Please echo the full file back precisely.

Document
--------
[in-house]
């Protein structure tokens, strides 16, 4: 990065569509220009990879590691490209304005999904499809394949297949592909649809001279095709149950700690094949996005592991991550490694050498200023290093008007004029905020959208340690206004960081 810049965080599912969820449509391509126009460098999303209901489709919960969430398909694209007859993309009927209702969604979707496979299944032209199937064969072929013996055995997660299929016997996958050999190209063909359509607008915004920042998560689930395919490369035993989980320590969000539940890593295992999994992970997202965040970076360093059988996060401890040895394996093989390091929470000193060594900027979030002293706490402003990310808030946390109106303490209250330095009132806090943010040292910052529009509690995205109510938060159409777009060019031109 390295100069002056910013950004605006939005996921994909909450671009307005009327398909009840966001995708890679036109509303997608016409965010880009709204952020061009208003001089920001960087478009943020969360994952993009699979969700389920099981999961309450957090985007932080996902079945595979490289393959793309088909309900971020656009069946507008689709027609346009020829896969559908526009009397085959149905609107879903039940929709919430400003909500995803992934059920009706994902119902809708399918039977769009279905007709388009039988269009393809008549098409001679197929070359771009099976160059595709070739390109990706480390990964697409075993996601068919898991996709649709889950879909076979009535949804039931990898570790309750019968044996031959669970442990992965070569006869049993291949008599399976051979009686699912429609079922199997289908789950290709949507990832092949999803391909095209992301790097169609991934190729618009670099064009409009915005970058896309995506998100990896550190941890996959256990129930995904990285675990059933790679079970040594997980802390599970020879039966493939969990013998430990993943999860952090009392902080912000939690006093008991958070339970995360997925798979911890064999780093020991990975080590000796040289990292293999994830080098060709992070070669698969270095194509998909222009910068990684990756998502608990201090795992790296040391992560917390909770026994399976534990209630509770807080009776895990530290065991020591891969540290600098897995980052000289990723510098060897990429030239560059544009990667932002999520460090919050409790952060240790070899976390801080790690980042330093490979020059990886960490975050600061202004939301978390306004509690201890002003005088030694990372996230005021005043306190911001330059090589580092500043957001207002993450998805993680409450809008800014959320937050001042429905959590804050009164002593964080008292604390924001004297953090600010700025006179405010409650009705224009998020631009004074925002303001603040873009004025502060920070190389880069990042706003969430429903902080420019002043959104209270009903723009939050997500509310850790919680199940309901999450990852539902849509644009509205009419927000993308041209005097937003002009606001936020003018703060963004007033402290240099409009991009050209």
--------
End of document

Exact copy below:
[in-house]
């Protein structure tokens, strides 16, 4: 990065569509220009990879590691490209304005999904499809394949297949592909649809001279095709149950700690094949996005592991991550490694050498200023290093008007004029905020959208340690206004960081 810049965080599912969820449509391509126009460098999303209901489709919960969430398909694209007859993309009927209702969604979707496979299944032209199937064969072929013996055995997660299929016997996958050999190209063909359509607008915004920042998560689930395919490369035993989980320590969000539940890593295992999994992970997202965040970076360093059988996060401890040895394996093989390091929470000193060594900027979030002293706490402003990310808030946390109106303490209250330095009132806090943010040292910052529009509690995205109510938060159409777009060019031109 390295100069002056910013950004605006939005996921994909909450671009307005009327398909009840966001995708890679036109509303997608016409965010880009709204952020061009208003001089920001960087478009943020969360994952993009699979969700389920099981999961309450957090985007932080996902079945595979490289393959793309088909309900971020656009069946507008689709027609346009020829896969559908526009009397085959149905609107879903039940929709919430400003909500995803992934059920009706994902119902809708399918039977769009279905007709388009039988269009393809008549098409001679197929070359771009099976160059595709070739390109990706480390990964697409075993996601068919898991996709649709889950879909076979009535949804039931990898570790309750019968044996031959669970442990992965070569006869049993291949008599399976051979009686699912429609079922199997289908789950290709949507990832092949999803391909095209992301790097169609991934190729618009670099064009409009915005970058896309995506998100990896550190941890996959256990129930995904990285675990059933790679079970040594997980802390599970020879039966493939969990013998430990993943999860952090009392902080912000939690006093008991958070339970995360997925798979911890064999780093020991990975080590000796040289990292293999994830080098060709992070070669698969270095194509998909222009910068990684990756998502608990201090795992790296040391992560917390909770026994399976534990209630509770807080009776895990530290065991020591891969540290600098897995980052000289990723510098060897990429030239560059544009990667932002999520460090919050409790952060240790070899976390801080790690980042330093490979020059990886960490975050600061202004939301978390306004509690201890002003005088030694990372996230005021005043306190911001330059090589580092500043957001207002993450998805993680409450809008800014959320937050001042429905959590804050009164002593964080008292604390924001004297953090600010700025006179405010409650009705224009998020631009004074925002303001603040873009004025502060920070190389880069990042706003969430429903902080420019002043959104209270009903723009939050997500509310850790919680199940309901999450990852539902849509644009509205009419927000993308041209005097937003002009606001936020003018703060963004007033402290240099409009991009050209």